“Mr. Andrews,” the artist said back, nodding in recognition as he wiped his hands with the rag that hung over his shoulder. Mr. O’Malley was stiff. His hands shook slightly as he avoided eye contact.

“John,” Mr. Andrews inched the edge of his hat and dipped his head toward the artist.

“You’re well I take it?” Mr. O’Malley’s question was forced.

“Cut the formalities, John. You know why I’m here,” Mr. Andrews said.

“With all due respect, Sir, I can’t tell if you’re here for the building or for the art.”

“Well would you be satisfied if I said both?” Mr. Andrews raised an eyebrow.

“Perhaps I wouldn’t be surprised,” a muscle in Mr. O’Malley’s jaw feathered as he clenched his teeth.

“I’m going to be frank with you, John. I’ve always considered you to be a friend, which is the only reason why I’m speaking with you and not one of my assistants. My company is growing, and I’m about to buy out your building for expansion.”

“I’ve heard rumors,” Mr. O’Malley swallowed hard.

“And while I’m here, I do happen to need a piece for my foyer. My pockets are deep, John. I hope it can help aid in the inconvenience,” Mr. Andrews reached out a hand, a silent peace offering. Mr. O’Malley stared at the hand, let it hang there in the balance for a second too long.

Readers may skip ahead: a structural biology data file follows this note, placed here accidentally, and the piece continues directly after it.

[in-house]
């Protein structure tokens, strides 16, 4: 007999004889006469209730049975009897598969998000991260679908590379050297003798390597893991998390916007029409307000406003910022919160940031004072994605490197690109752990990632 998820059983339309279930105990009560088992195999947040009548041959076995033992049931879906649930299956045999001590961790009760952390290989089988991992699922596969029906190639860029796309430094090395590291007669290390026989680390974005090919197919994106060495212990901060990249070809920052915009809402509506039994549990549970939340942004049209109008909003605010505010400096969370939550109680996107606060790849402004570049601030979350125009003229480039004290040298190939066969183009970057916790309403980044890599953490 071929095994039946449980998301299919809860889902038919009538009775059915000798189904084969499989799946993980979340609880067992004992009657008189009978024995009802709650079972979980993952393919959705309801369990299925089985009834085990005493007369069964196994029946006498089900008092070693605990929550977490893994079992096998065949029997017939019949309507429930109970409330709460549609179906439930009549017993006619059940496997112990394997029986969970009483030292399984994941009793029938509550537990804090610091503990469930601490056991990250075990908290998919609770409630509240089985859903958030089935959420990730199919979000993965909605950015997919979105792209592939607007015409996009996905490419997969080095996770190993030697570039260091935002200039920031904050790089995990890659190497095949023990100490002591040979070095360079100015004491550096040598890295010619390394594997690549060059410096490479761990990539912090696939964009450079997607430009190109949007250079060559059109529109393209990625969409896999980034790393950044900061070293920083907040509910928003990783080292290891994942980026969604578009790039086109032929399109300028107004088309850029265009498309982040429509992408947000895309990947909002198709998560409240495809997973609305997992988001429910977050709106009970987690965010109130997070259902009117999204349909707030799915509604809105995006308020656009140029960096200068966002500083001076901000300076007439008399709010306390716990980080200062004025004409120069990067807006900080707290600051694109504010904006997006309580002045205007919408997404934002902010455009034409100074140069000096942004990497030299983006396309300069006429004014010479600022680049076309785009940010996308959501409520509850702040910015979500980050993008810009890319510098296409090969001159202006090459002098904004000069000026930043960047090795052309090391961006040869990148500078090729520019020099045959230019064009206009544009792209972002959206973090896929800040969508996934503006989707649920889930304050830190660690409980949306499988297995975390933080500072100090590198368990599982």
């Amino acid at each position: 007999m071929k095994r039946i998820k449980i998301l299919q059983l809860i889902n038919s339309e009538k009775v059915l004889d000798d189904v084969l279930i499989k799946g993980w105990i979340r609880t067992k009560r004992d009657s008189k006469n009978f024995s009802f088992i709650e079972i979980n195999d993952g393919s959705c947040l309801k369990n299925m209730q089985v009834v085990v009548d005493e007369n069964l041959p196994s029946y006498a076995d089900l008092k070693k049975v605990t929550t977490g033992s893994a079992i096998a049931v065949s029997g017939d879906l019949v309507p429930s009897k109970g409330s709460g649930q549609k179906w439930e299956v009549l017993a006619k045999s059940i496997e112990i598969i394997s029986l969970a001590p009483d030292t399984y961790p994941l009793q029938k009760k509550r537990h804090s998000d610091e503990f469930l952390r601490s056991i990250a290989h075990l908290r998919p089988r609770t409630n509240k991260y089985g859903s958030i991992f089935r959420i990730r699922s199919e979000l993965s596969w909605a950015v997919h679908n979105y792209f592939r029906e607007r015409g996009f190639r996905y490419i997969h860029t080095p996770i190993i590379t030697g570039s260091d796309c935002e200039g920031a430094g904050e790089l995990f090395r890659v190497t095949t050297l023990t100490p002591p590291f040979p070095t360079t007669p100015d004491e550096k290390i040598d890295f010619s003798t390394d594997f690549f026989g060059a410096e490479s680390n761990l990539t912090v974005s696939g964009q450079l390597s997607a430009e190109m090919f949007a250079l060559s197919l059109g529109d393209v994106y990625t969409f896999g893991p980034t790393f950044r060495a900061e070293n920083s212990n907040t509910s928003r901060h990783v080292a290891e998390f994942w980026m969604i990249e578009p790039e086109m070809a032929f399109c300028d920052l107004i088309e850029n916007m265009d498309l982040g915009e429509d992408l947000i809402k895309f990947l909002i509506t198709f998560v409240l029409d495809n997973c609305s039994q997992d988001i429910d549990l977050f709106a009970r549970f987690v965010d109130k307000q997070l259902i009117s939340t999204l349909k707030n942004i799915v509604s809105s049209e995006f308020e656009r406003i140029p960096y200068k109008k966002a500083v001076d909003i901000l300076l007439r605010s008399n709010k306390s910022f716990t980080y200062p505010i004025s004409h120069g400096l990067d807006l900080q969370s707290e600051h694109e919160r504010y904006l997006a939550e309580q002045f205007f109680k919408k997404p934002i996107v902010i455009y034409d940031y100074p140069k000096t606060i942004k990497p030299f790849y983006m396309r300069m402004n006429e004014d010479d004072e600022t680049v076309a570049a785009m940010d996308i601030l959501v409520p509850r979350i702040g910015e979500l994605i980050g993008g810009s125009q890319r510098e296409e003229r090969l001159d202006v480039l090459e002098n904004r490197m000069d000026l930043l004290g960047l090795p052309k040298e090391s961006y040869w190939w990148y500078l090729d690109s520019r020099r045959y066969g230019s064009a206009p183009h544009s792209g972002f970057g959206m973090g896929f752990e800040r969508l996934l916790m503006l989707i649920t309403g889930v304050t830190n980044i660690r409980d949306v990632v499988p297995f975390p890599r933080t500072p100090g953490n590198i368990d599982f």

“It’s not about convenience,” Mr. O’Malley said, voice flat. “Or the money.”

“Look,” Mr. Andrews said, grabbing Mr. O’Malley’s hand. “This isn’t personal. It’s just business.”

Mr. O’Malley tightened his grip on the hand and rested his other on Mr. Andrews’ shoulder with smile that could pass for a grimace.

“Well,” Mr. O’Malley said. “When you get what’s coming to you one day, it’s not personal.”

“I’m sure the wax is just from interacting with him,” Mr. O’Malley explained to Mr. Williams. “I had been working on a new figure when he came in.”

“And that was it?” Mr. Williams asked.

“That was it. He was right. Business isn’t personal. No matter how much I worked for that space… how much I sacrificed to have a fraction of what Mr. Andrews had, business isn’t personal.”

“Intentionality doesn’t always matter,” Mr. Williams reasoned.

“I suppose so,” Mr. O’Malley shrugged. “But I had no choice but to accept that. Sentiment doesn’t have a place with men that wealthy. There was nothing I could do but move on and start building from the ground up again somewhere else.”

“But you didn’t kill him?” Mr. Williams clarified.

“Andrews is long gone by now. I’m and artist. I’m barely anybody. What I do have is self-made. I don’t have time to plan an elaborate murder, let alone take a body so far away that no one can find it,” Mr. O’Malley sat back in his chair and pulled a cigarette from the inside pocket of his suit-coat.

“Have a good evening, Mr. O’Malley,” Mr. Williams said, and then disappeared within the crowd.

I had planned on resting at the table for long enough to gather my thoughts, but the flaps of the tent opened, and a dark-eyed, dark-haired woman paced in. Jillian.